It wasn’t that long ago, really. Or maybe it just seems so.
“Don’t send that to me in email. It’s not secure. Text it to me on my phone.”
Cellular networks were considered far more secure than other forms of communication. And in everyone’s defense, they probably were.
Not any more. For quite a while, Carolinas NetCare has been warning clients (and anyone concerned) of the perils of cellphone security. So it didn’t surprise us to read the article LTE security flaws could be used for spying, spreading chaos at ARSTechnica. Sean Gallagher writes:
“There have been lots of reasons to be concerned about how easily someone with the right tools and knowledge could do very bad things with cellular communications networks. And while none of them have necessarily been to the level of some of the fictional stunts pulled off on television, new research shows that things are even worse than they appear—and in many cases, that’s because of how carriers have implemented cellular standards.”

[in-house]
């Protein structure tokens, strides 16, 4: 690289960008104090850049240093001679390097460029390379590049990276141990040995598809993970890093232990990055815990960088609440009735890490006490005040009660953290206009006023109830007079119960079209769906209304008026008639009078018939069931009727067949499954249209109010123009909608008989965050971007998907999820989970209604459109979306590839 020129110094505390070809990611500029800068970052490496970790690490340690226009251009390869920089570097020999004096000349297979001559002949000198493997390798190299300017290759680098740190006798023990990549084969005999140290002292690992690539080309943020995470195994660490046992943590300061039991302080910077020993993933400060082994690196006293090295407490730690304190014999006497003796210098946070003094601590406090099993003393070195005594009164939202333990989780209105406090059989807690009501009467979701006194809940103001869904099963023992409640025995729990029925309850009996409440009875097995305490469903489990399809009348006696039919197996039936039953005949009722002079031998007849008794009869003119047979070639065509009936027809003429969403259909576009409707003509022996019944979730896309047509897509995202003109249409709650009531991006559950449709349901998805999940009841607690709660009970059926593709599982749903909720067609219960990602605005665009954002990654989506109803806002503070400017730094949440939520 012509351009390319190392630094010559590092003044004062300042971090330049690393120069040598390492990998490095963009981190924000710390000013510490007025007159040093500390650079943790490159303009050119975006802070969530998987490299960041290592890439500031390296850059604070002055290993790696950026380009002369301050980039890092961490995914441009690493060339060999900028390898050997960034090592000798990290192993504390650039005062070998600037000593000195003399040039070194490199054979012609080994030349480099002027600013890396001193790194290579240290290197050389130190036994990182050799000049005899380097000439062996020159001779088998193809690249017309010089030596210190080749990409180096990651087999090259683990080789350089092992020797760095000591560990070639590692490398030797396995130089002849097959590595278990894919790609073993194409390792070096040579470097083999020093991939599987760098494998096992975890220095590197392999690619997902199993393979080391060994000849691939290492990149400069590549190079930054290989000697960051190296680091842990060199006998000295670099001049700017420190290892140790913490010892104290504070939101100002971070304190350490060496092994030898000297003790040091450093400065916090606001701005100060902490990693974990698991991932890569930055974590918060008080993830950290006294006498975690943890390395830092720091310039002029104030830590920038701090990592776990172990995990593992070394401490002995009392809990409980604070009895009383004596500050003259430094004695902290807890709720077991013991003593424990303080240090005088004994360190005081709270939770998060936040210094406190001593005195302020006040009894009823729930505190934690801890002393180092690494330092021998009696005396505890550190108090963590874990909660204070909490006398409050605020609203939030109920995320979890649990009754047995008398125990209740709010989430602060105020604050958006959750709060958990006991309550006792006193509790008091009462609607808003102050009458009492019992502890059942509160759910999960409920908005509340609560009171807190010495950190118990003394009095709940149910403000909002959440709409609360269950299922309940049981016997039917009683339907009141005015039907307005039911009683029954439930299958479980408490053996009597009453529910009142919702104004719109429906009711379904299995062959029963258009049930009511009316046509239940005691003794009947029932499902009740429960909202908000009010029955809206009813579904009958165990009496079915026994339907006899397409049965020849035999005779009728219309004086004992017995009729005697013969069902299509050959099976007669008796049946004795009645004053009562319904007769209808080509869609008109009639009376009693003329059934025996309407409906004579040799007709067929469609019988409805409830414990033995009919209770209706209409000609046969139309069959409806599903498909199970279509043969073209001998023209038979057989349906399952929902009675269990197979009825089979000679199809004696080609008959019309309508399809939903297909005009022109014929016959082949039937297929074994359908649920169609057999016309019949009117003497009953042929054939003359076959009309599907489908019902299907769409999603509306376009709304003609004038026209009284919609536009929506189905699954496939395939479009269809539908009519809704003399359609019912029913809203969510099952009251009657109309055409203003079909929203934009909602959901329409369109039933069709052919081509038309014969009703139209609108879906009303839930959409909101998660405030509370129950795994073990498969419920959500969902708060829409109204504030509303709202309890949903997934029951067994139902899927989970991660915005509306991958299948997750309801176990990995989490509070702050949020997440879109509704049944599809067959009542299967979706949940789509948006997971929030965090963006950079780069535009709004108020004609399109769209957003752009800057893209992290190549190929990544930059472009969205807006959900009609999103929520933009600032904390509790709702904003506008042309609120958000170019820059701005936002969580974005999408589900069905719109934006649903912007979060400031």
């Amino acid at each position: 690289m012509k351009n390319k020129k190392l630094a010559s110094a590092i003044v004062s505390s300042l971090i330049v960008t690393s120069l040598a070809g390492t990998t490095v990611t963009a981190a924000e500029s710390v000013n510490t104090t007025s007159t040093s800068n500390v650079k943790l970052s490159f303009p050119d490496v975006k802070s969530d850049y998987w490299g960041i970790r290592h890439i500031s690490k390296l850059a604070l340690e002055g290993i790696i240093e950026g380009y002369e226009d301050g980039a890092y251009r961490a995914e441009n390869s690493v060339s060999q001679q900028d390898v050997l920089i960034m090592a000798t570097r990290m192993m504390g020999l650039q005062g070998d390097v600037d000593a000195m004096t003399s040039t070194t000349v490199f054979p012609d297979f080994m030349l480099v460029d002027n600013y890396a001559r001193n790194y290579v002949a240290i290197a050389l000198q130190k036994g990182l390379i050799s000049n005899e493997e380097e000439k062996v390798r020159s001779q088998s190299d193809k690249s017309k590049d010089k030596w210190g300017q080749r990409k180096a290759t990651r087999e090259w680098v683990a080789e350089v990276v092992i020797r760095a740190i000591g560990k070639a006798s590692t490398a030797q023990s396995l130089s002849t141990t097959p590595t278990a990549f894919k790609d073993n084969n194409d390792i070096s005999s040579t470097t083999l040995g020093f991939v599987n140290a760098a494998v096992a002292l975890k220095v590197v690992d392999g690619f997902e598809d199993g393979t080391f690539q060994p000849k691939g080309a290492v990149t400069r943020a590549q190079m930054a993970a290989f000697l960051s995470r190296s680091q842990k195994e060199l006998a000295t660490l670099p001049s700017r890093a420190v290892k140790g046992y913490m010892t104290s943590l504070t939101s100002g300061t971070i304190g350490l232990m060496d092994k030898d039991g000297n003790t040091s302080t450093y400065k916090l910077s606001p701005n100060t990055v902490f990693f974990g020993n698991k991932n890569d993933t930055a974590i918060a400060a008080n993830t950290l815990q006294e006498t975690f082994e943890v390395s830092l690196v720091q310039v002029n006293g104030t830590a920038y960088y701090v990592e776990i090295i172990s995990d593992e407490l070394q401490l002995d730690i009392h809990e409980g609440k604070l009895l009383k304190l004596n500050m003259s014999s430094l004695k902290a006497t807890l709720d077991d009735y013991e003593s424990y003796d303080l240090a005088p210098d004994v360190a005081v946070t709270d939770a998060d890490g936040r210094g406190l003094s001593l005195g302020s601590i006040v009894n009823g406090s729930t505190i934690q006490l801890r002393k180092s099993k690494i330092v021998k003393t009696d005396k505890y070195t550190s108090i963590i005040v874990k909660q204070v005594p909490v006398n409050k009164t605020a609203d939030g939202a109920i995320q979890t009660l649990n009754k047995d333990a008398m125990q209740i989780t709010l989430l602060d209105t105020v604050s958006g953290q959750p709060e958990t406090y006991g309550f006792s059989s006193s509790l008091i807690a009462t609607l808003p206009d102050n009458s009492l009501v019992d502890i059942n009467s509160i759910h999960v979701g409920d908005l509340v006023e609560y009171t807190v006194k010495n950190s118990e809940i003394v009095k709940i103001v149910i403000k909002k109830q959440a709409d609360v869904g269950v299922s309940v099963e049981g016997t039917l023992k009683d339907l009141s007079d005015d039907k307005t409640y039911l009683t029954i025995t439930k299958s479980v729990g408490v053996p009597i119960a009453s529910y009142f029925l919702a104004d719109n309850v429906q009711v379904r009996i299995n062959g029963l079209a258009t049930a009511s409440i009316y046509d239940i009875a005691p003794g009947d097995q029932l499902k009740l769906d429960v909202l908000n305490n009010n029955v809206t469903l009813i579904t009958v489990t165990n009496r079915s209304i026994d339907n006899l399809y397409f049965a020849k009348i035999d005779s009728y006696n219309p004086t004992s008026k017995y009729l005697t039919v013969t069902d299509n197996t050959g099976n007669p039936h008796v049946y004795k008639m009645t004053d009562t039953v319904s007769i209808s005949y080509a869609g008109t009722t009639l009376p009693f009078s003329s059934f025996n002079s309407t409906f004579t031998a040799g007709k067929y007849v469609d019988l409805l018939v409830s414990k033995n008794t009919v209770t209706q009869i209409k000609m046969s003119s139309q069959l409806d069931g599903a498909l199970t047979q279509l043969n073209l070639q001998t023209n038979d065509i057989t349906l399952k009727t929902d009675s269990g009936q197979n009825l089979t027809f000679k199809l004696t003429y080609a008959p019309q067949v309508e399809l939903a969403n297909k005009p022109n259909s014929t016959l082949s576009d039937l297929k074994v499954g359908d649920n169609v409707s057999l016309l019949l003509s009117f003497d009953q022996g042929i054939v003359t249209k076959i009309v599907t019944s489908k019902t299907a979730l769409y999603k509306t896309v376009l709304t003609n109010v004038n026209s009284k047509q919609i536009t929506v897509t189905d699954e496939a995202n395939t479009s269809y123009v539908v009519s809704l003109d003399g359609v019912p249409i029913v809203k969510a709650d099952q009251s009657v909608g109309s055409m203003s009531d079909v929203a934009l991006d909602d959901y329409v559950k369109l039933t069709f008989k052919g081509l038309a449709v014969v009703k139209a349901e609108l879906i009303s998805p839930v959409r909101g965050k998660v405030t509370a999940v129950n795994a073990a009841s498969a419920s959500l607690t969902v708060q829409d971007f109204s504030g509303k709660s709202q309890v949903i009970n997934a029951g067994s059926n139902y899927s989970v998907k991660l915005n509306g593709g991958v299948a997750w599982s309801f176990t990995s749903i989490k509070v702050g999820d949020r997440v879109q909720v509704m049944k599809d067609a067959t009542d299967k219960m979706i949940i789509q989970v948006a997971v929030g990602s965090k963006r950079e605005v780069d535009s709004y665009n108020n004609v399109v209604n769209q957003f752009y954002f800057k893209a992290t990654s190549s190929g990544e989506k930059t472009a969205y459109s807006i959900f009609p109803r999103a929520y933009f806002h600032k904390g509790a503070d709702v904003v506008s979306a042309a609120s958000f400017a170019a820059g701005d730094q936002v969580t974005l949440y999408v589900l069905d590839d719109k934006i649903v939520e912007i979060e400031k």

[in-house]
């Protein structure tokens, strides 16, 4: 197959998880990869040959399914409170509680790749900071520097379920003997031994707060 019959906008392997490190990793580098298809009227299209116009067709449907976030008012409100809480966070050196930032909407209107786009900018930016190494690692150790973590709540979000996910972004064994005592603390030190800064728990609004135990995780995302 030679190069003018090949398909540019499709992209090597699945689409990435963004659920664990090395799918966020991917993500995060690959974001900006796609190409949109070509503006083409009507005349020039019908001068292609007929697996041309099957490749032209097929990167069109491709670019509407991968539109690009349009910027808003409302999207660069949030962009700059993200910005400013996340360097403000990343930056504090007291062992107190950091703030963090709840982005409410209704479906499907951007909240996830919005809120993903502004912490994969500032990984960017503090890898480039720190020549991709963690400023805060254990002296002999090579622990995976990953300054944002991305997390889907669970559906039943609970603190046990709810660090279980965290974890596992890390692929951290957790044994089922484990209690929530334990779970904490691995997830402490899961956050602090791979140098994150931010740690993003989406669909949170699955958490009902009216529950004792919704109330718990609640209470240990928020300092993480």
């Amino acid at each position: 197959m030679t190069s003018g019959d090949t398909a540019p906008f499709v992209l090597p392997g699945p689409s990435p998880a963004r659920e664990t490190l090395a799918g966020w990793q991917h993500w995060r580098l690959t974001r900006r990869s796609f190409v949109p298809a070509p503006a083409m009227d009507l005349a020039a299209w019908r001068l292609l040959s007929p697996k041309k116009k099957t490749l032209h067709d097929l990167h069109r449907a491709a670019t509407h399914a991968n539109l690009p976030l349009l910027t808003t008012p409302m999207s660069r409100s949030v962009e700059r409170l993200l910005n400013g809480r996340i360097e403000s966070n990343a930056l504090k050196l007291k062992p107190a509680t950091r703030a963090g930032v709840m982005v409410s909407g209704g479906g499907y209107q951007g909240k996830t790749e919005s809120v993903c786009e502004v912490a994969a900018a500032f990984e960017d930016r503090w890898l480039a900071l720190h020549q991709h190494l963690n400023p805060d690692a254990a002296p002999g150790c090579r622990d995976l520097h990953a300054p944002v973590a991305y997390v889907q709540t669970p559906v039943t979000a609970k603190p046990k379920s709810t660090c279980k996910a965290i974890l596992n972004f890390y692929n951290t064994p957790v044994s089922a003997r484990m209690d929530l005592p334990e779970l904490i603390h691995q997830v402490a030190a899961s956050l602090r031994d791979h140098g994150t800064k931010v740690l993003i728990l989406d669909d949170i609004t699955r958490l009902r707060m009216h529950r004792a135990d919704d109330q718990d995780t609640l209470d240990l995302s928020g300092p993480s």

If your laptop’s security is only as good as the network it lives on, the same can be said of your smartphone. The carriers control the security, and either it’s getting harder to maintain, or more expensive, or both. Security on cellular networks is not what it once was.
It’s one of the reasons NetCare™ Implement is so vital to our clients.
Every time someone adds a new smartphone to access your network, then loads new apps and picks a new coffee shop to stop at each morning…new…new…new…your network becomes less secure. Utilizing Implement allows us to at least know what’s going on the network and make adjustments necessary along the way.
The security of 4G LTE networks is largely based on obscurity—many of the implementations are proprietary “black boxes,” as the Purdue and Iowa researchers put it, which makes performing true security evaluations difficult.
Doesn’t it make sense to have someone you trust—someone you selected—to be performing your security evaluations and prescribing solutions that match your needs?
With NetCare™ Implement, you are.
Meet the machines that steal your phone’s dataShare